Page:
• Tue. Nov 29th, 2022

Man turns himself in after Cincinnati Walmart shooting

By: Taylor Weiter , Jake Ryle

CINCINNATI — The man accused of pulling the trigger in a deadly November shooting turned himself in to police Monday, nearly six months after officials said 24-year-old Jamontea Brown was “executed in broad daylight” in the parking lot of a Westwood Walmart.

Josiah Hassell was indicted in April on one count of aggravated murder, two counts of murder and two counts of felonious assault. At the time of his indictment, Hamilton County Prosecutor Joe Deters said Hassell’s whereabouts were unknown.

Surveillance footage from the Walmart shows Brown and two others leave the store Nov. 27 and stand near the bollards outside. Deters said Brown was waiting for a ride to pick him up. A man dressed in black with a hood pulled over his face can be seen slowly walking up behind Brown before firing a gun near the back of his head. That man is allegedly Hassell.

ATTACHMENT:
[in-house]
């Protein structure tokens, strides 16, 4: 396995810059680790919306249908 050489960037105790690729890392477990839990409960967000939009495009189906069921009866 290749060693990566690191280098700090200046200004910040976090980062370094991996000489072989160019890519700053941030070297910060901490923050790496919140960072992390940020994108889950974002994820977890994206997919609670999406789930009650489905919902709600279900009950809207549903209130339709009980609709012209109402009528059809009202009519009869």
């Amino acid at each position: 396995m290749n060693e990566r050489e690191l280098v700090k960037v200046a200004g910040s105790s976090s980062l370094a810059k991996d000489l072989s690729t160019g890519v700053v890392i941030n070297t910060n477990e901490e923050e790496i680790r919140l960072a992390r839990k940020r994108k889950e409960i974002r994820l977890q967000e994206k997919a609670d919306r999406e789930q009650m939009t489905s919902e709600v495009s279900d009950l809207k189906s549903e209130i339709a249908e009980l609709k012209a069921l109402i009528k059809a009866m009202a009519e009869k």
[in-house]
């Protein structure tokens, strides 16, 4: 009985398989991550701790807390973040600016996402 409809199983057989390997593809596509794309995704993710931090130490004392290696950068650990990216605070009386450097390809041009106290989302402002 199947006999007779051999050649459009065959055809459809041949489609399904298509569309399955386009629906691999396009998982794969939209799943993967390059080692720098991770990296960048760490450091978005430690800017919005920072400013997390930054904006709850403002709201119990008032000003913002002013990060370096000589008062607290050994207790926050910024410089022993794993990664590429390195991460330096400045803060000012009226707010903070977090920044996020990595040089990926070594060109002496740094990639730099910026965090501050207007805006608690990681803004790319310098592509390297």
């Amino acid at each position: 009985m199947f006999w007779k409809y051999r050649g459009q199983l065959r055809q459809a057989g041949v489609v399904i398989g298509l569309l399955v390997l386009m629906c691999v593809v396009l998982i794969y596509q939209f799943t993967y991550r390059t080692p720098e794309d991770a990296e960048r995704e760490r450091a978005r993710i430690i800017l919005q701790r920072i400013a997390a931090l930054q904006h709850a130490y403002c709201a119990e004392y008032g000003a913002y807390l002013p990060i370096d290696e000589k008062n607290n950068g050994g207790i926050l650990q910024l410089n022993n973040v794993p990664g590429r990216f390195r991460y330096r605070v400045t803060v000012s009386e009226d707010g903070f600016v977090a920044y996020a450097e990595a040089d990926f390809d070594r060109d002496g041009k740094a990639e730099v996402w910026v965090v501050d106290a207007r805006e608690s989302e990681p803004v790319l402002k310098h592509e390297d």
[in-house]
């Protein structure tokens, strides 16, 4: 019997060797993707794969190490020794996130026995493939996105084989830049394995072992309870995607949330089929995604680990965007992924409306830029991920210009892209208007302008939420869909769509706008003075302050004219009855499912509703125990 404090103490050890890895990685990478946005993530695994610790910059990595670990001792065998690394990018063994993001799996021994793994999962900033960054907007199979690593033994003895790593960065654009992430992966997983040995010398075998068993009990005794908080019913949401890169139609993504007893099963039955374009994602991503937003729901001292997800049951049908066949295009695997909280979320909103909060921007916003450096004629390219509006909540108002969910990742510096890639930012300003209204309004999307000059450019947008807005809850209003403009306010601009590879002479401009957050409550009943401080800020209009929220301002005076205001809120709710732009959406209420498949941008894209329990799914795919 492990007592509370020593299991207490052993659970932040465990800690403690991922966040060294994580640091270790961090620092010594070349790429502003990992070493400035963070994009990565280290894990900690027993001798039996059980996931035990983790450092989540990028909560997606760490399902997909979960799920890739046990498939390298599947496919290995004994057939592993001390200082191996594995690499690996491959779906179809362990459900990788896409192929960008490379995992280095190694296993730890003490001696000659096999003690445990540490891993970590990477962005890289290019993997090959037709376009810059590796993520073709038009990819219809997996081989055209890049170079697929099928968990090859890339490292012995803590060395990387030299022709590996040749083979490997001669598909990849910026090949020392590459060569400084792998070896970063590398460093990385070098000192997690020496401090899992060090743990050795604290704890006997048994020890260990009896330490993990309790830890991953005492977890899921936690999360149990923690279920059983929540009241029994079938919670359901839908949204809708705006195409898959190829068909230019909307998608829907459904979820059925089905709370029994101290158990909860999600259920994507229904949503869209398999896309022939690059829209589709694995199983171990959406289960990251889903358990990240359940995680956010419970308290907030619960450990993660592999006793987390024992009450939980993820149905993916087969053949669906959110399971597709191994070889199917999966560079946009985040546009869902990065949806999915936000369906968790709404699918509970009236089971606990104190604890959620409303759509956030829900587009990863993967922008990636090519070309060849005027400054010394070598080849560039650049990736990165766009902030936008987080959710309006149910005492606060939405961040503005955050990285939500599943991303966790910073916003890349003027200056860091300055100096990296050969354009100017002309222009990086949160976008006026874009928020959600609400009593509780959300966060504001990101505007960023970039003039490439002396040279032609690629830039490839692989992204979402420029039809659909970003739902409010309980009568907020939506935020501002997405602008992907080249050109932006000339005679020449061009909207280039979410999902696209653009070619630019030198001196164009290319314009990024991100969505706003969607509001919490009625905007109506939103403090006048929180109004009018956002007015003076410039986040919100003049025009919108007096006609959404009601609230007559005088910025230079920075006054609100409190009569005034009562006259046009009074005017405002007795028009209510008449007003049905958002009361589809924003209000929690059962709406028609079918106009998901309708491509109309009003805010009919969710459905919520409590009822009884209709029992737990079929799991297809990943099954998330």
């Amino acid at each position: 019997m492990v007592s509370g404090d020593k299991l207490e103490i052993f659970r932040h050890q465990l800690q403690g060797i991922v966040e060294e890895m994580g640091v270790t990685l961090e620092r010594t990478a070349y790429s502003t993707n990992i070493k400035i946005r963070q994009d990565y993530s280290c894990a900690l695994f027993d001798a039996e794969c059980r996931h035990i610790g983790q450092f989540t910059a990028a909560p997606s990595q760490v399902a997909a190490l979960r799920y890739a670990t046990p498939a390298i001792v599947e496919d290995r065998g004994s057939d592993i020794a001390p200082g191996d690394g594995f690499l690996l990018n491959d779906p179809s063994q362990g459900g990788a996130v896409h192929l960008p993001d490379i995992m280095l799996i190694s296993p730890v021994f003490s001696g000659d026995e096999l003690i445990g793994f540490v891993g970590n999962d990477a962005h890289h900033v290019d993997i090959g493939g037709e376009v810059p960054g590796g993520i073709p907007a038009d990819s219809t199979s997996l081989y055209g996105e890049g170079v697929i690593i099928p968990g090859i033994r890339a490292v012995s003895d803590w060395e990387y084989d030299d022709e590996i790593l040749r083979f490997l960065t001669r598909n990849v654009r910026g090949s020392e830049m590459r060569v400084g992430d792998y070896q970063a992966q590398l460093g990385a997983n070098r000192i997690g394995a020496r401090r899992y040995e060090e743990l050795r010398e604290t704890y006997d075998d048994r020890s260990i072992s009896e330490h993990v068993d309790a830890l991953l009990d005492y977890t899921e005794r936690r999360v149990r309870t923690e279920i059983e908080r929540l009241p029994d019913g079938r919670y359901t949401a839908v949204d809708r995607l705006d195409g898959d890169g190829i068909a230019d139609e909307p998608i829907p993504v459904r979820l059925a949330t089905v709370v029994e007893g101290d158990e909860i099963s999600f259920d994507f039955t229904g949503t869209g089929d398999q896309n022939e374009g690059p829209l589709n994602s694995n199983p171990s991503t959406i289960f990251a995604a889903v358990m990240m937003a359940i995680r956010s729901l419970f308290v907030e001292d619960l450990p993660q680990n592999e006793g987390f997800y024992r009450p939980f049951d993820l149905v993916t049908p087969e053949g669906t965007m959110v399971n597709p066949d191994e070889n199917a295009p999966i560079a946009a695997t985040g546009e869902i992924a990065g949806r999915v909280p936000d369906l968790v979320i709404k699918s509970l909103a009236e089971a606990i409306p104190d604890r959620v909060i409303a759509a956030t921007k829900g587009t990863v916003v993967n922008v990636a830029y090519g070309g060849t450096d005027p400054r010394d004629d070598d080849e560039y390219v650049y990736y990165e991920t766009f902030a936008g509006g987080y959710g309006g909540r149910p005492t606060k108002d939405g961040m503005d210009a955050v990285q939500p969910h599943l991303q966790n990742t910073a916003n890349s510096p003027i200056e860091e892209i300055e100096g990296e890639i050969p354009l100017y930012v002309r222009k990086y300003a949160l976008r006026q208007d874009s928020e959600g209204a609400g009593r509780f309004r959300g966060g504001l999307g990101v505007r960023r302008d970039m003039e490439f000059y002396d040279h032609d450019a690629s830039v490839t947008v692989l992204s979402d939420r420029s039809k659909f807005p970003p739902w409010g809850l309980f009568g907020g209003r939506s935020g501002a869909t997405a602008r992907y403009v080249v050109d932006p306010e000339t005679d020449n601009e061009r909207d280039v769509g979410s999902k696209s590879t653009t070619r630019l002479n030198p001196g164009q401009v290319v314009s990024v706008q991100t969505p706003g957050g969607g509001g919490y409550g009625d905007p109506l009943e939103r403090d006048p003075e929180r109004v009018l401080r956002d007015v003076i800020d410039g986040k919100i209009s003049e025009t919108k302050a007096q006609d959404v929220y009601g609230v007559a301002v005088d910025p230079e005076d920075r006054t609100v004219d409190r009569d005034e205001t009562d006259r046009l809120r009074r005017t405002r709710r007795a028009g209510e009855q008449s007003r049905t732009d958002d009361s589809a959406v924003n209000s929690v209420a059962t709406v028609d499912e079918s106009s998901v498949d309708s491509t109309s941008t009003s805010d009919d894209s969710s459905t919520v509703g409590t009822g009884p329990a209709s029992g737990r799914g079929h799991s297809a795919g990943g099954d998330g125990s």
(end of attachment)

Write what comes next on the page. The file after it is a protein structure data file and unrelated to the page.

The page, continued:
“In all my years as a prosecutor, it is hard to think of another case as brazen as this,” Deters said. “The type of person who can casually walk up behind an unsuspecting victim and put a bullet in their head is someone who should never be on the streets again.”

Hassell walked into CPD District 1 at around 7 p.m. with his attorney, Clyde Bennett II. If he’s convicted on all charges, Hassell could face a maximum possible sentence of life in prison.

“He’s ready to face justice as you can see,” Bennett said. “We stand on the presumption of innocence … so regardless of what you’ve seen, he’s presumed innocent in this county, in this state, in this country.”

While he called the surveillance footage “impressive,” Bennett said it still does not prove Hassell is guilty.

“The video is impressive. You have a video recording of somebody being executed or shot close-range style,” Bennett said. “It’s impressive, but it’s not conclusive to who did it, or why he did it … Doesn’t prove beyond a reasonable doubt that anybody did anything.”

Bennett said it took Hassell’s family months to get the money to hire an attorney.

“If you’re wanted for murder, and turn yourself in to the Hamilton County Justice Center, without an attorney, they’ll chew you up and spit you out,” said Bennett. “He’s turned himself in — he didn’t get arrested, he’s doing it on his own with his counsel.”